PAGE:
Social Science - Other

Effects of Birth Order on Personality



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Many studies have taken place in order to discover the relationship between birth order and relationship dynamics within the family. Such studies can also show information which is predictive of how an individual will fair when it comes to career prospects , the ability to earn money and personality in later life. It's thought that people, while being shaped by many things from genetics to their environment, also develop a certain way due to their ordinal birth position, otherwise referred to as birth order.

# First born children

First born children are logical and confident. They are used to being innovative and like to be the centre of attention. Firstborns are more likely to suffer from feelings of sibling rivalry, as they were the first to be special in their family, and find it hard to accept another baby being born who suddenly gets a lot of the attention they were once able to keep to themselves.

Dominant first born children are characterized as being leaders, who are prone to academic achievement, compared to younger siblings. They can be perfectionists who become stressed if things aren't just so. More pressure is put on them from parents and grandparents to perform and do well.

# Second born / middle-children

Second born children are more dreamy and creative. They have good imaginations and may end up with a career in the world of music, or art. They don't always understand why their first born sibling can achieve more than them, as they don't recognise that age difference can be attributed to their older siblings superior abilities. This can lead to them judging themselves harshly and feeling inferior Because of this they often choose to be proficient in areas their older sibling doesn't excel in.

Second born children tend to be better emotionally adjusted and form good relationships. They stand up for the underdog, and recognise injustice quickly.

Middle born children can often feel left out when it comes to the attention their siblings get. They don't get special attention for being born first, or benefit from being the last born.

# Last born children

Last born children are the most socially adaptable. They are likely to enjoy working in teams and joining groups, and have high self esteem. They are far less likely to have to deal with sibling rivalry, as their arrival doesn't rock the boat. They tend to be independent and private, and may be perceived as being self concerned.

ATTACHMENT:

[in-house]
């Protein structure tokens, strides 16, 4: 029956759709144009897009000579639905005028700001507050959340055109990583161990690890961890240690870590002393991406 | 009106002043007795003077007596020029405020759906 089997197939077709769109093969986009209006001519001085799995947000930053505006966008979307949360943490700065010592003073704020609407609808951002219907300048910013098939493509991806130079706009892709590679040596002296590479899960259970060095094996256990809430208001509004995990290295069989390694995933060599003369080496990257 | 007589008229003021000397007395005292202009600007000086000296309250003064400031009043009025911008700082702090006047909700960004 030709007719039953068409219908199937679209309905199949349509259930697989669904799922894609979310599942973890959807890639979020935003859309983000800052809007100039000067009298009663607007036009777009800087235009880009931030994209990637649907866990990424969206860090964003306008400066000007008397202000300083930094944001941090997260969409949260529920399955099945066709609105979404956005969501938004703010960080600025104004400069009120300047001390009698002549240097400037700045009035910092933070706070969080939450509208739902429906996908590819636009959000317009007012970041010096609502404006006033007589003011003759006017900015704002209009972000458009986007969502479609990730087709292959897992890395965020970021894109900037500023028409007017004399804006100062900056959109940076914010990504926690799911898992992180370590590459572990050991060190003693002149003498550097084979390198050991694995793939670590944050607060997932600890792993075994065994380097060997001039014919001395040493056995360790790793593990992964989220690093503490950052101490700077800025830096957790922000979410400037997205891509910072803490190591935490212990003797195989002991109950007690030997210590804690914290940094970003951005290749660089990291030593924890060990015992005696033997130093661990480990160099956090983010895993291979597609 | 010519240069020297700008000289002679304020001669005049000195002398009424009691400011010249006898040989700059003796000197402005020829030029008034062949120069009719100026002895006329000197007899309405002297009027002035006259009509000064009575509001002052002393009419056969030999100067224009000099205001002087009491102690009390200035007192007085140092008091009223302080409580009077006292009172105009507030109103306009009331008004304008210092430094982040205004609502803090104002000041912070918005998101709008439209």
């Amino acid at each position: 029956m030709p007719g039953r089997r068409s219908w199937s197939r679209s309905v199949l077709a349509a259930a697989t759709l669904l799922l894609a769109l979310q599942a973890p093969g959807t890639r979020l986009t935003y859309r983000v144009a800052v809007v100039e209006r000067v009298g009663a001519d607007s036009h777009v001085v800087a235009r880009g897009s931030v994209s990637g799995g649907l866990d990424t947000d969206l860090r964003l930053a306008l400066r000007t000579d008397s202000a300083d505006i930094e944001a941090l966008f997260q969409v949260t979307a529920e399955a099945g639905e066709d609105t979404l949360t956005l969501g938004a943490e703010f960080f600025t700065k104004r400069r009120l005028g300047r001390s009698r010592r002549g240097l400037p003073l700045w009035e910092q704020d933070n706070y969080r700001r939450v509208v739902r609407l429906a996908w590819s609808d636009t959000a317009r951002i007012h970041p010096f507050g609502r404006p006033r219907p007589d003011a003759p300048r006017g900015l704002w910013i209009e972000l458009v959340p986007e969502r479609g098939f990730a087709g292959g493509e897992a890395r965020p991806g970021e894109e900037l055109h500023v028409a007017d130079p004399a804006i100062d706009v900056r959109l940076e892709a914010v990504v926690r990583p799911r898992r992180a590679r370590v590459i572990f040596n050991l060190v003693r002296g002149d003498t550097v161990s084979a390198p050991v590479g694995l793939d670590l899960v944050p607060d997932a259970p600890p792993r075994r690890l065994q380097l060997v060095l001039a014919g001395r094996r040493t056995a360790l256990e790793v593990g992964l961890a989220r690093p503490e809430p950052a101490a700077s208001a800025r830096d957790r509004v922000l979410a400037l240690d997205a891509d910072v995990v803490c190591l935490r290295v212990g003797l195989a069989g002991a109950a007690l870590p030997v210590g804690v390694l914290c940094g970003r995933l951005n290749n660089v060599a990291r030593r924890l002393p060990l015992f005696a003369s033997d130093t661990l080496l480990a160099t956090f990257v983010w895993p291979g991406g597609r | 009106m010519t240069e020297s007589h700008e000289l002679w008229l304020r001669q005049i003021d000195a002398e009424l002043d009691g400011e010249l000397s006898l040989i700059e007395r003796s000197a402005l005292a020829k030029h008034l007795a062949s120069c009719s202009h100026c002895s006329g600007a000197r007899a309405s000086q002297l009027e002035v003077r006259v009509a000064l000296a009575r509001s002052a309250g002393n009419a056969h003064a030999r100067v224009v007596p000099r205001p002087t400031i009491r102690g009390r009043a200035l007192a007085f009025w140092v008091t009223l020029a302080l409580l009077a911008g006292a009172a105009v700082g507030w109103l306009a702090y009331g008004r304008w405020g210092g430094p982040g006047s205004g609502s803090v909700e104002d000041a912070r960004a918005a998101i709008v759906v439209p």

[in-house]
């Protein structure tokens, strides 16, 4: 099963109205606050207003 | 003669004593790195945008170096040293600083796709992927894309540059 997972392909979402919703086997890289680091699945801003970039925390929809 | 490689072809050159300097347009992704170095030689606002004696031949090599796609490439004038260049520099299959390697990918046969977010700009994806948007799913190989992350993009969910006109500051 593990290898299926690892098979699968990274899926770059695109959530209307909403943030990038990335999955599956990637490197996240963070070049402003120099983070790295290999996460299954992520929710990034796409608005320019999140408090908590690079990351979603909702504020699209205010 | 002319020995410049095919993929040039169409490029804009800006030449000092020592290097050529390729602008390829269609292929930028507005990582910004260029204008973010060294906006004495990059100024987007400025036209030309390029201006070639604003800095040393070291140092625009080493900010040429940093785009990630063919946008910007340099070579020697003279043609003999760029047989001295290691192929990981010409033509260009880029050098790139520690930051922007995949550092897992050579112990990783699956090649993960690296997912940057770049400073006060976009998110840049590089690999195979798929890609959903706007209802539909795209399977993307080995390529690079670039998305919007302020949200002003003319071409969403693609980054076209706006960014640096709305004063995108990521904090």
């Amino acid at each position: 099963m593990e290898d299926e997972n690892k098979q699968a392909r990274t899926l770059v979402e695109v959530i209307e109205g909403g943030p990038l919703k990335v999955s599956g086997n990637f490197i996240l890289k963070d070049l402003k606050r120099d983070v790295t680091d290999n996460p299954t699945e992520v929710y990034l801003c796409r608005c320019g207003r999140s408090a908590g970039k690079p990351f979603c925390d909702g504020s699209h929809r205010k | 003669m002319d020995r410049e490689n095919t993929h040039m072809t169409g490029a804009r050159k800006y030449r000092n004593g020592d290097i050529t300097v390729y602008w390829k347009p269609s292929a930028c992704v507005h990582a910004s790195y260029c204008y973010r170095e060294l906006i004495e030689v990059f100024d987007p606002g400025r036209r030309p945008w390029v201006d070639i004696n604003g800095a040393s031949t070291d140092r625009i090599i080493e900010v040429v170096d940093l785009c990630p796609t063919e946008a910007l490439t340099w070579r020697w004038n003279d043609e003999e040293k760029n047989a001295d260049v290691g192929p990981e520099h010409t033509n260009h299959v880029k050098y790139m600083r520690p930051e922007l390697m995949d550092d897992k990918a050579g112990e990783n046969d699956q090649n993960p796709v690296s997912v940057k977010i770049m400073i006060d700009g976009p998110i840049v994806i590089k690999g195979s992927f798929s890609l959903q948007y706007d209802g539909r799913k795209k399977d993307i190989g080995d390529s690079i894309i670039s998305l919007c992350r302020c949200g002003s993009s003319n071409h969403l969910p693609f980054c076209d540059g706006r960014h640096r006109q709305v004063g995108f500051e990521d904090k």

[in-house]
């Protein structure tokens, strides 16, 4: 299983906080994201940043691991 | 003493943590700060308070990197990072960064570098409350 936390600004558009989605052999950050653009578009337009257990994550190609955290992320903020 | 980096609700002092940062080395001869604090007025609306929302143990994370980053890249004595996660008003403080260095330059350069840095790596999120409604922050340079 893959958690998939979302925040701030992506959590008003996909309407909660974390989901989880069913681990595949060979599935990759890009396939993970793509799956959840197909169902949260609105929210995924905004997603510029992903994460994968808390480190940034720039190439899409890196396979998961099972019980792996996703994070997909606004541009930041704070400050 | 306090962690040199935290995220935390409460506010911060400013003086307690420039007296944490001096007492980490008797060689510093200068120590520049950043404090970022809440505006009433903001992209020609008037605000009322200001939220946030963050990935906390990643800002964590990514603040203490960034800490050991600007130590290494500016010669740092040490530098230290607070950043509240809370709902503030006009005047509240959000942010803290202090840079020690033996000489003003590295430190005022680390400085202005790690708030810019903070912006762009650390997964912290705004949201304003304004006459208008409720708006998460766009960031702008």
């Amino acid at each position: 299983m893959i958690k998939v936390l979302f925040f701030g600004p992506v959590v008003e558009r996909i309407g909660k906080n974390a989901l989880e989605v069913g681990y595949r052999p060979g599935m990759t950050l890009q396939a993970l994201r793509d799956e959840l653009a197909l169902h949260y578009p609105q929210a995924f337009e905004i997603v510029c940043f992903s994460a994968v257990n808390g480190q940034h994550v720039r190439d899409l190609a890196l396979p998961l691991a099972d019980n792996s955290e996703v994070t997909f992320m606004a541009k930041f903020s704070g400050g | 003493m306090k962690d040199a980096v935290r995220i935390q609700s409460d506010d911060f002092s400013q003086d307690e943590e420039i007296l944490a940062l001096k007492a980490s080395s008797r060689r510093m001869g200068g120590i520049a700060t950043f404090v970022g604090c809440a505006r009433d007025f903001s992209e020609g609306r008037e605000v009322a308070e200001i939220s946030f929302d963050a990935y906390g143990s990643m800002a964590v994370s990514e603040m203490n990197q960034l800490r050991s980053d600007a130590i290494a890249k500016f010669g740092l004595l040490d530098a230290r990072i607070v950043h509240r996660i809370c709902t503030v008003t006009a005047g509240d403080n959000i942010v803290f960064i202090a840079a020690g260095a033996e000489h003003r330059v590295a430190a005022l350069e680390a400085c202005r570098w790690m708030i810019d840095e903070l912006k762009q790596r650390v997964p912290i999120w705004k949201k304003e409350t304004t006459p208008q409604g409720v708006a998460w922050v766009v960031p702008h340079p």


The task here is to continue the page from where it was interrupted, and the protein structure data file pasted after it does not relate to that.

Last borns learn that persistence pays off, and can carry this forward as a positive trait into later life.

# An only child

An only child also doesn't have sibling rivalry as a problem, and gains more attention than children who have to share. As they spend more time communicating with adults, they're also more likely to have a great vocabulary and good communication skills in general. On the other hand, they're more likely to find it difficult to form relationships, and end up having help for psychological disorders.

# Parental birth order

Interestingly, parents birth order can affect how they relate to their children, as they're likely to feel empathy with the child who is born in the same order as they were.

It's important to consider variables outside of birth order which can affect the results of studies which give the world it's information. Some birth order findings have been criticized, as families who have more children have also been in a low income bracket, and their social status may have had a bearing on results. However, plenty of other studies support similar findings, despite the socio economic status of study groups.

It would seem that individual personalities are formed due to birth order, as well as other aspects people already attribute to formation. Whether a person is an academic perfectionist, a creative dreamer or a great communicator may have more to do with where they fall in position in their family than was once considered.



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ARTICLE SOURCES AND CITATIONS
  • InfoBoxCallToAction ActionArrowhttp://www.birthorderandpersonality.com/id15.html
  • InfoBoxCallToAction ActionArrowhttp://psychology.jrank.org/pages/80/Birth-Order.html
  • InfoBoxCallToAction ActionArrowhttp://relationships911.org/experts/family/firstbornsfuss.htm
  • InfoBoxCallToAction ActionArrowhttp://psychology.jrank.org/pages/80/Birth-Order.html
  • InfoBoxCallToAction ActionArrowhttp://www.valleypbs.org/0to5/shows/711/birth_order.php
  • InfoBoxCallToAction ActionArrowhttp://psychology.jrank.org/pages/80/Birth-Order.html
  • InfoBoxCallToAction ActionArrowhttp://www.valleypbs.org/0to5/shows/711/birth_order.php
  • InfoBoxCallToAction ActionArrowhttp://www.gameswithwords.org/Hartshorne/papers/BirthOrder.pdf